Judging a Book by its Description : Analyzing Gender Stereotypes in the Man Bookers Prize Winning Fiction

by   Nishtha Madaan, et al.

The presence of gender stereotypes in many aspects of society is a well-known phenomenon. In this paper, we focus on studying and quantifying such stereotypes and bias in the Man Bookers Prize winning fiction. We consider 275 books shortlisted for Man Bookers Prize between 1969 and 2017. The gender bias is analyzed by semantic modeling of book descriptions on Goodreads. This reveals the pervasiveness of gender bias and stereotype in the books on different features like occupation, introductions and actions associated to the characters in the book.



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1 Introduction

Gender, racial and ethnic stereotypes in many aspects of society is an undesirable yet pervasive phenomenon. In this work, we analyze and quantify gender-based stereotypes in description (summary) of fiction books shortlisted for Man Bookers Prize during the period 1969 to 2017. We show how gender bias and stereotyping is present in these books. The trends are improving but still far from optimal. We also look at gender of the authors which point to a gender imbalance problem shown in figure 1. However, in this work we focus on gender of characters more than gender of authors.

The motivation for considering books has been three fold:

  1. The data is very diverse in nature. Hence finding how gender stereotypes exist in this data becomes an interesting study.

  2. The data-set is large. We analyze 275 books which cover all the books shortlisted for Man Bookers prize since 1969. So it becomes a good first step to develop computational tools to analyze the existence of stereotypes over a period of time.

  3. These books are a reflection of society. It is a good first step to look for such gender bias in this data so that necessary steps can be taken to remove these biases.

While many regular book readers would have had similar hunches, to best of our knowledge we are the first ones to use Text Analytics, NLP and Graph based algorithms to study this computationally.

We focus on following tasks to study gender bias in Man Bookers Winning Fiction.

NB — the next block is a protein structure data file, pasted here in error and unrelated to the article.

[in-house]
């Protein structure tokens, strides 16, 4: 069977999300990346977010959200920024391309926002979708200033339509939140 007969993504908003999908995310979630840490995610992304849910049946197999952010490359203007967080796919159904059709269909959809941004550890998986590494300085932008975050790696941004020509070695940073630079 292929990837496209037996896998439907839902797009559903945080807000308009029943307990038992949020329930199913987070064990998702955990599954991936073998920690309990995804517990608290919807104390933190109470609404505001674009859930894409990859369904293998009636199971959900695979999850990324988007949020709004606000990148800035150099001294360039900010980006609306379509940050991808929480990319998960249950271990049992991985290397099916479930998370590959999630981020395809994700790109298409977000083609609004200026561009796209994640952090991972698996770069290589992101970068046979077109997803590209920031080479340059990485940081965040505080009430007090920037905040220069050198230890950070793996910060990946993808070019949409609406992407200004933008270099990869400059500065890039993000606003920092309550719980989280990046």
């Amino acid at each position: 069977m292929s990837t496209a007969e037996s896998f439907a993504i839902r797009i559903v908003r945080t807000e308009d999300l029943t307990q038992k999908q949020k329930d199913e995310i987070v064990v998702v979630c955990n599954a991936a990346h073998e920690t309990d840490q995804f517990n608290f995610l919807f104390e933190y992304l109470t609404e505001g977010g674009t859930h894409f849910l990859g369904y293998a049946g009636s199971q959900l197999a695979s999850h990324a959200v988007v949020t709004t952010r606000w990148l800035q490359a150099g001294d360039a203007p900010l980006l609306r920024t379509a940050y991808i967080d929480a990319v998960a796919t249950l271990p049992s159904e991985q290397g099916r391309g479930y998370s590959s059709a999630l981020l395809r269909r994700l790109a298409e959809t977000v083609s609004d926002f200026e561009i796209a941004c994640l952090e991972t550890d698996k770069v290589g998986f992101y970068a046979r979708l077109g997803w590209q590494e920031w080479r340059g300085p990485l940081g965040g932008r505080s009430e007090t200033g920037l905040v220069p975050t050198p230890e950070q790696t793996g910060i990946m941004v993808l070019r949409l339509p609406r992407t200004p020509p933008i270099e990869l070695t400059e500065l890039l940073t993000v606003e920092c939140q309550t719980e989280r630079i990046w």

1. Occupations and Gender Stereotypes- How are males portrayed in their jobs versus females? How are these levels different? How does it correlate to gender bias and stereotype? As shown in previous studies done on Hollywood and Bollywood story plots and scripts. Gender stereotyping with respect to occupations is one of the most pervasive biases that cuts across countries and age groups. This is evidenced by our previous work analyzing Bollywood movie story-lines Madaan et al. (2018a).

  2. Appearance - How are males and females described on the basis of their appearance? How do the descriptions differ in both of them? How does that indicate gender stereotyping?

  3. Mentions - How many males and females are mentioned in the fiction?

  4. Descriptions - How do the descriptions of a male and a female differ in the books?

Detection of such bias is only the first step. We are also developing various algorithms to debias such text. We have developed a focused de-biaser with respect to gender stereotyping in occupations Madaan et al. (2018b). The occupation bias has also been recently noted in machine translation systems Caliskan-Islam et al. (2016).

In parallel, we are also working on generalized reasoning based algorithm DeCogTeller to debias complete text. Early results are positive and encouraging!

Figure 2: Adjectives used with males and females
Figure 3: Verbs used with males and females
Figure 4: Occupations of males and females

2 Past Work

Analysis of gender bias in machine learning